Fuels

White House OKs New E15 Pump Label

E15 could be available nationwide by end of September

WASHINGTON -- The White House has signed off on a new gasoline pump label that would warn consumers when they are about to fill their vehicles with E15 (85% gasoline, 15% ethanol), according to a Reuters report.

The U.S. Environmental Protection Agency (EPA) approved raising the ethanol levels in gasoline to 15% from 10% for newer cars and trucks in January, a move welcomed by the ethanol industry and by farmers who supply the corn to make the fuel.

The new label means E15 could be available nationwide by the end of September, according to Growth Energy, the pro-ethanol [image-nocss] trade group.

The EPA still has to officially register E15 before it can be sold.

It is unclear how fast E15 gasoline will be adopted by gas station owners as they would have to invest in new pumps and separate storage tanks. Many stations will continue to sell E10 gasoline, which can be used in all makes of vehicles.

The National Association of Convenience Stores (NACS) and the Society of Independent Gasoline Marketers of America (SIGMA), whose members sell about 80% of the gasoline in the United States, sent a joint letter to EPA two weeks ago opposing the new label.

The groups said retailers selling E15 could be held liable for damages if consumers inadvertently put the fuel in the wrong engines.

E15 is approved for vehicles built since 2001, a fleet of 150 million cars and trucks that consumes 74% of U.S. gasoline production.

In late May, NACS and SIGMA filed comments with the EPA to communicate the industry's opposition to a petition by small-engine makers to require all motor fuels retailers to sell E10 or lower fuels.

The comments point out four reasons why mandating retailers to sell gasoline blends of less than or equal to E10 is unnecessary: Retailers who choose to sell E15 would be exposed to a variety of risks, primarily because the proposed regulation could in certain situations leave retailers--even those who comply with the labeling requirements--exposed to claims of liability for damages caused by consumer misfueling. Retailers who store and sell EI5 using existing infrastructure (i.e., dispensers and tanks) could violate any number of federal, state and local statutes or regulations pertaining to equipment compatibility certification and local fire codes, not to mention tank insurance policies and stipulations contained in bank loans extended to petroleum retail facilities. Once EPA finalizes the proposed regulation, there will still be a substantial quantity of cars on the road that are prohibited from refueling with greater than E10 blends (vehicles that are model year 2000 and earlier). Currently, approximately 35% of cars on the road are model year 2000 and earlier. It is not in retailers' interest to refrain from selling products desirable to this segment of the market. Once El5 becomes legal for use in model year 2001 and newer vehicles, it is far from certain that owners of such vehicles will choose to refuel with El5 rather than less than or equal to E10. Unlike prior fuel transitions (i.e., leaded to unleaded gasoline and low sulfur to ultra-low sulfur diesel fuel), no vehicle is required to run on fuel containing more than 10 percent ethanol. Consequently, demand for this product is purely subject to the voluntary decision-making process of individual consumers.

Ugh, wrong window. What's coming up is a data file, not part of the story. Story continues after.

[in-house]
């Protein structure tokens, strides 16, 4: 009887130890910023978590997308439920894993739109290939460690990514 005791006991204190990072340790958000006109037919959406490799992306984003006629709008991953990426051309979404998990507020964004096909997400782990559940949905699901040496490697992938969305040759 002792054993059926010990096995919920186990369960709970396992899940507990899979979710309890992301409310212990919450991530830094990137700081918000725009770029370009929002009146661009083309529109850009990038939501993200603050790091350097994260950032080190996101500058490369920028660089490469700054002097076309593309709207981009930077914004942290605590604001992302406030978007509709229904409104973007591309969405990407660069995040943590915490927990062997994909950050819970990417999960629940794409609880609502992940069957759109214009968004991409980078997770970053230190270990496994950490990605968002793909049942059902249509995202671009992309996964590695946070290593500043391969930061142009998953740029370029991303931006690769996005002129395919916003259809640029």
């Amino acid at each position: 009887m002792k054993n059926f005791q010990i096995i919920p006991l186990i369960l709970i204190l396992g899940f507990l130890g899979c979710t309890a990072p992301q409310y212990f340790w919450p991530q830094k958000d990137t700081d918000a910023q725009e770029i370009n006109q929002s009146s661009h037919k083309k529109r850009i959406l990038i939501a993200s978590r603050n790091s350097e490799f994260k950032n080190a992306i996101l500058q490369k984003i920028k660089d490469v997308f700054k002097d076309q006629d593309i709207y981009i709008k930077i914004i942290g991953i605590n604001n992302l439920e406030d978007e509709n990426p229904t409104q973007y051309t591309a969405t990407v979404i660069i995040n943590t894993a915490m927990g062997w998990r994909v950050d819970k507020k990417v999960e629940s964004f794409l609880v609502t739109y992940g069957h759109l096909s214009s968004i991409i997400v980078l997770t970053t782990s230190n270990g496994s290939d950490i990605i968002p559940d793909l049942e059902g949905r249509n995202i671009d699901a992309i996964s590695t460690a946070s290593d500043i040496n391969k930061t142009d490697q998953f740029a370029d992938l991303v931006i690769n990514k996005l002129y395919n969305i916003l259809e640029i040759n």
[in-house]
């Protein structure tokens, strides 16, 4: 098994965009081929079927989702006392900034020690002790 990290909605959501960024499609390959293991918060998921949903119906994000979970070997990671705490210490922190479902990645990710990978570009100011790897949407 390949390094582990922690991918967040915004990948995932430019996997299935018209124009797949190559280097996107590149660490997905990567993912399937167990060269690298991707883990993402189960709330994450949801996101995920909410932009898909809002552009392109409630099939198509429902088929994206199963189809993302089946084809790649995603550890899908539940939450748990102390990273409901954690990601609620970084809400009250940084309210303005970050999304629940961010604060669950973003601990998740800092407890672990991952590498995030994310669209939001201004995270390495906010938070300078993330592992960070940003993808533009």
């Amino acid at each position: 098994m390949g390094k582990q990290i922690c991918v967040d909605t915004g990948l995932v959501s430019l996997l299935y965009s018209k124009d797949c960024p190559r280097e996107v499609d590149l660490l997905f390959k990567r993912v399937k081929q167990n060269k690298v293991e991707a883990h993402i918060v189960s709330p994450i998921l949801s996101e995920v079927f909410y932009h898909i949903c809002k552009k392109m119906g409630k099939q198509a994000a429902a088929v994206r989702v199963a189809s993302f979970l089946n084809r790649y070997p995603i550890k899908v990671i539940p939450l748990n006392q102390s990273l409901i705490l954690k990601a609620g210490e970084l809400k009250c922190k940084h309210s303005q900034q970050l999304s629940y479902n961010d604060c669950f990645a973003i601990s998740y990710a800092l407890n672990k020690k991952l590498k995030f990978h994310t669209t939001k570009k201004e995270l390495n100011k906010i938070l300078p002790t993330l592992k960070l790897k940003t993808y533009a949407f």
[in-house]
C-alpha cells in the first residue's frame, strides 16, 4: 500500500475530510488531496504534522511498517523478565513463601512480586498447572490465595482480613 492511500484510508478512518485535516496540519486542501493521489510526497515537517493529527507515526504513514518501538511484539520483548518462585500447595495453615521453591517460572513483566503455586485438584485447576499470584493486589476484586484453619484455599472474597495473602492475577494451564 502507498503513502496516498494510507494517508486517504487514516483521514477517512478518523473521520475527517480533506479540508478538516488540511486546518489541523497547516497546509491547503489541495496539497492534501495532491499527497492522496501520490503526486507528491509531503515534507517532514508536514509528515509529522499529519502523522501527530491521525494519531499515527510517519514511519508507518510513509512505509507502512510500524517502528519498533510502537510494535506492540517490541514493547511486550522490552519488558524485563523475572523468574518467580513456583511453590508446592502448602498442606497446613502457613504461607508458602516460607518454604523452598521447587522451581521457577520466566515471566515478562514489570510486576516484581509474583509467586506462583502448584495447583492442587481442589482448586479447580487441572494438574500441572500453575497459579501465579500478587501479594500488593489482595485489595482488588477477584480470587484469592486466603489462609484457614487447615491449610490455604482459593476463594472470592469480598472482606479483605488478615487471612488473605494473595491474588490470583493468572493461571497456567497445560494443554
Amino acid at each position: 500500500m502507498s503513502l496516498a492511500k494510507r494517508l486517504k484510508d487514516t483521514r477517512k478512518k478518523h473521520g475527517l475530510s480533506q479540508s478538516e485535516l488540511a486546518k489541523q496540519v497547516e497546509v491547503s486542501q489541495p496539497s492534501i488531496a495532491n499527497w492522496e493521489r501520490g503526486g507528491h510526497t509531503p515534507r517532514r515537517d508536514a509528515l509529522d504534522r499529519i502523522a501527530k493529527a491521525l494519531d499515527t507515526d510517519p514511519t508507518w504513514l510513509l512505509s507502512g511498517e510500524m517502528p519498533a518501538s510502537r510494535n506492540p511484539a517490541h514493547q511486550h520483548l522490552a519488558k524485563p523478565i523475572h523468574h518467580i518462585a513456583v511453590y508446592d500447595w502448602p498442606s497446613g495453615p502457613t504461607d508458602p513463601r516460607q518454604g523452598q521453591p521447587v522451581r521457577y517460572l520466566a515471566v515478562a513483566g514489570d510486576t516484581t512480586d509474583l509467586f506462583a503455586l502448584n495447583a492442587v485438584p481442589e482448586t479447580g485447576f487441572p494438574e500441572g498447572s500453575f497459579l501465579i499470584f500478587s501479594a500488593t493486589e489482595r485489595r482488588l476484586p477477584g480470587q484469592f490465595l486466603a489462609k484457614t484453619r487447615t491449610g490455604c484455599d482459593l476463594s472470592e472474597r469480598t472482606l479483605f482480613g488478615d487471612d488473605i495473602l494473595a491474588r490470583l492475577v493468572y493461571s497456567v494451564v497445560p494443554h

Click here to read the full letter.

Members help make our journalism possible. Become a CSP member today and unlock exclusive benefits, including unlimited access to all of our content. Sign up here.

Multimedia

Exclusive Content

Company News

When the C-Store Becomes the Destination

How some convenience retailers are positioning themselves as the place to be

Snacks & Candy

What Convenience-Store Consumers Are Craving in Candy, Snacks

Unwrapping the latest treats and trends from the Sweets & Snacks Expo

Trending

More from our partners